Bizzare as it sounded, I could not trust my friends to tell them anything. I mean, I do not think any one cared about anything apart from themselves. How was I to tell them about the beast I faced every night on weekdays – weekends are for family, booze and friends? How was I to tell them I was never a virgin ever since I started attending the festivals? How was I to tell them how I had been constantly raped by my Father since I was five [5]? How was I to tell them that the self-acclaimed Virgin festival was just a mockery to the gods we served? How was I to tell them that I was not ready to marry anyone from our Island? How was I to tell them that I wanted to see what lies beyond our Rivers? How was I to tell them that I had liked Awusa ever since I was old enough to know what it meant to like and touch?

Bethrothed he was already to Finima and I had no choice than to be happy for them. Awusa was already Twenty and tomorrow would be Finima’s last Virgin festival rite before she married Awusa. Finima is Eighteen [18] like me too and happy to be getting married. Would I blame her? It is all we live for and hope for here at Bonny Island. After all, Finima would join the successful others since Awusa was a bonafied fisherman and a rider of ferries for the ‘red-looking-people’.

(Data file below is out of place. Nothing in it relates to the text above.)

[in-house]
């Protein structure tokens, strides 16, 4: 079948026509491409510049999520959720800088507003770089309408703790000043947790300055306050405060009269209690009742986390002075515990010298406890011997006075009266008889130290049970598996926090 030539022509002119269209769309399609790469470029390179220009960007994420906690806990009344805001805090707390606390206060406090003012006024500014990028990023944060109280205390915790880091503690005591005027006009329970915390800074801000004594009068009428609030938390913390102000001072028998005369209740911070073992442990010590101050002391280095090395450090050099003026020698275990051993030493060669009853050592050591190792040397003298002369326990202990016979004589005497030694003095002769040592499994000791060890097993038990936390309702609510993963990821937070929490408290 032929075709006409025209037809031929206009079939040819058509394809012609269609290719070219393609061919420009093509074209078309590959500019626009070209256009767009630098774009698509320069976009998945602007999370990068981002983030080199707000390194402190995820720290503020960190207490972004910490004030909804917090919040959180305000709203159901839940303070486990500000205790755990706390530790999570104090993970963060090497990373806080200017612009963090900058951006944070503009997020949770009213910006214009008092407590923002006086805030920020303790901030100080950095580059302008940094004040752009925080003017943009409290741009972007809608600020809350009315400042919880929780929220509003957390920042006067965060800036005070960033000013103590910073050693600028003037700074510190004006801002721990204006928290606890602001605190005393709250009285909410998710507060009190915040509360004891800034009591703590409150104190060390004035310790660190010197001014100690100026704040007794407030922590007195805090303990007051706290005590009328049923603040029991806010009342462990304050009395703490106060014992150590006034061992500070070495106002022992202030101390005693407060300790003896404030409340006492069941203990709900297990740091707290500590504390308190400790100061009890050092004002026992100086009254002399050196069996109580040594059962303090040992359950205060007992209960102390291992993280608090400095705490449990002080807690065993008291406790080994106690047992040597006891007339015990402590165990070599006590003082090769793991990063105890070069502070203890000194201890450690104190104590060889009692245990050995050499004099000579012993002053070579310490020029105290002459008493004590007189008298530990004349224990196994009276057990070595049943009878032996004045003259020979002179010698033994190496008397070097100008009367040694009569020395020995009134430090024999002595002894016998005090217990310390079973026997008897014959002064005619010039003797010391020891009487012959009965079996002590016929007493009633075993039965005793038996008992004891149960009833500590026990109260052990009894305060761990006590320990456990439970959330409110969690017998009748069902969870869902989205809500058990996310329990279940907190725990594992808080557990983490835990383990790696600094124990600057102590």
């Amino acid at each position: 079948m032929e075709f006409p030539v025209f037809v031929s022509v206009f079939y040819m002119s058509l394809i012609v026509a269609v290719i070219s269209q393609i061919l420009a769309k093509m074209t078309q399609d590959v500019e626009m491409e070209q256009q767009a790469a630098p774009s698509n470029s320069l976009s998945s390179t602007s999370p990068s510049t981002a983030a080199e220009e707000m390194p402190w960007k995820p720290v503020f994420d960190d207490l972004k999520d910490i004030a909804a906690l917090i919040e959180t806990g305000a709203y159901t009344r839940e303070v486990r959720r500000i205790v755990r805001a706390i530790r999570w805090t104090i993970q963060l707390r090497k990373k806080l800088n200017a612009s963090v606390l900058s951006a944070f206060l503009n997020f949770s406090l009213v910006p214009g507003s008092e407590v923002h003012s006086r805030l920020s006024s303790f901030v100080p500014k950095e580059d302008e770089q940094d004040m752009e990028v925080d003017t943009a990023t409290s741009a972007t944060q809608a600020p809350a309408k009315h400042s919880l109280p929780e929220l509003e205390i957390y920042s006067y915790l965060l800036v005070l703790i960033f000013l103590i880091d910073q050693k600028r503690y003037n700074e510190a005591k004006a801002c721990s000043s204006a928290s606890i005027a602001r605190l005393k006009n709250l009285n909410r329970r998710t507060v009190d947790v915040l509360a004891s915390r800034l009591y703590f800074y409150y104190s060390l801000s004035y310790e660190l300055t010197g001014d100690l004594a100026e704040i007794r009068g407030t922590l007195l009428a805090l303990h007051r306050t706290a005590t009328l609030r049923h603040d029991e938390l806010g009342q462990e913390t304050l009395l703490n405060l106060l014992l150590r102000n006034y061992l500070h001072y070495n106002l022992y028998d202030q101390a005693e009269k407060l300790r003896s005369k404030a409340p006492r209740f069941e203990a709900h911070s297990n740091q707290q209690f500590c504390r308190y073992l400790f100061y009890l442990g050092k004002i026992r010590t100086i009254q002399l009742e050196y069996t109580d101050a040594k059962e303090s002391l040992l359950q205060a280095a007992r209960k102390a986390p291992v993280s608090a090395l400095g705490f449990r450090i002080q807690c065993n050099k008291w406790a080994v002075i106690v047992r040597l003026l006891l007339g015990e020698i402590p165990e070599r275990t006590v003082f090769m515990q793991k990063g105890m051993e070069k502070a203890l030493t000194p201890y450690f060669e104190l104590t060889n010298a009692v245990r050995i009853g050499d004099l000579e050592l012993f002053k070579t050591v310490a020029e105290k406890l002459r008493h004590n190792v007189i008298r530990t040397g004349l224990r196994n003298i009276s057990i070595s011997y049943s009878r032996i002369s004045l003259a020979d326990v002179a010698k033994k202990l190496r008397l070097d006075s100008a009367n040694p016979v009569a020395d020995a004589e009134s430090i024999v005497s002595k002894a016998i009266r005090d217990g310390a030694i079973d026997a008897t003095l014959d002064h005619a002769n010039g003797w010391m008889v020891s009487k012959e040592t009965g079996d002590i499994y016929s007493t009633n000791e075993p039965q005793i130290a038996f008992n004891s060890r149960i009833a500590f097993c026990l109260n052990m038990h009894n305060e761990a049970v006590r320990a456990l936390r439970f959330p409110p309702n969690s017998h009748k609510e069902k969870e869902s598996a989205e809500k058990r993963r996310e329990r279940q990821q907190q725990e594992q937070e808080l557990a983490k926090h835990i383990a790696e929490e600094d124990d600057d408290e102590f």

Blotches were all over my legs but I had to keep them hidden in wrappers to avoid raised eyebrows and several questioning. My three [3] brothers hardly stay home so they are not aware of what father keeps doing to me. I cannot tell them for fear that someone might strike someone and somebody may die. I cannot handle another death. Mother’s departure still frightens me. I cannot seem to get over it. I do not want to get over it. I want to join her.

Blinded I was by hope. Hope that something would change and liberation would fall upon us. Hope that the ban of marriage would be lifted from the age of Twenty and moved to maybe twenty-eight [28]? Hope that someone would come to save me from the clawing hands of my black impish father. Hope that I would maybe die and go to a peaceful place.

Blatantly, I look at my two friends and smile aloof. There was nothing I wanted to say. There was nothing to say. Tomorrow is just going to be another lie, clothed in wrappers and oyster covered breasts and a virtual walk of shamelessness.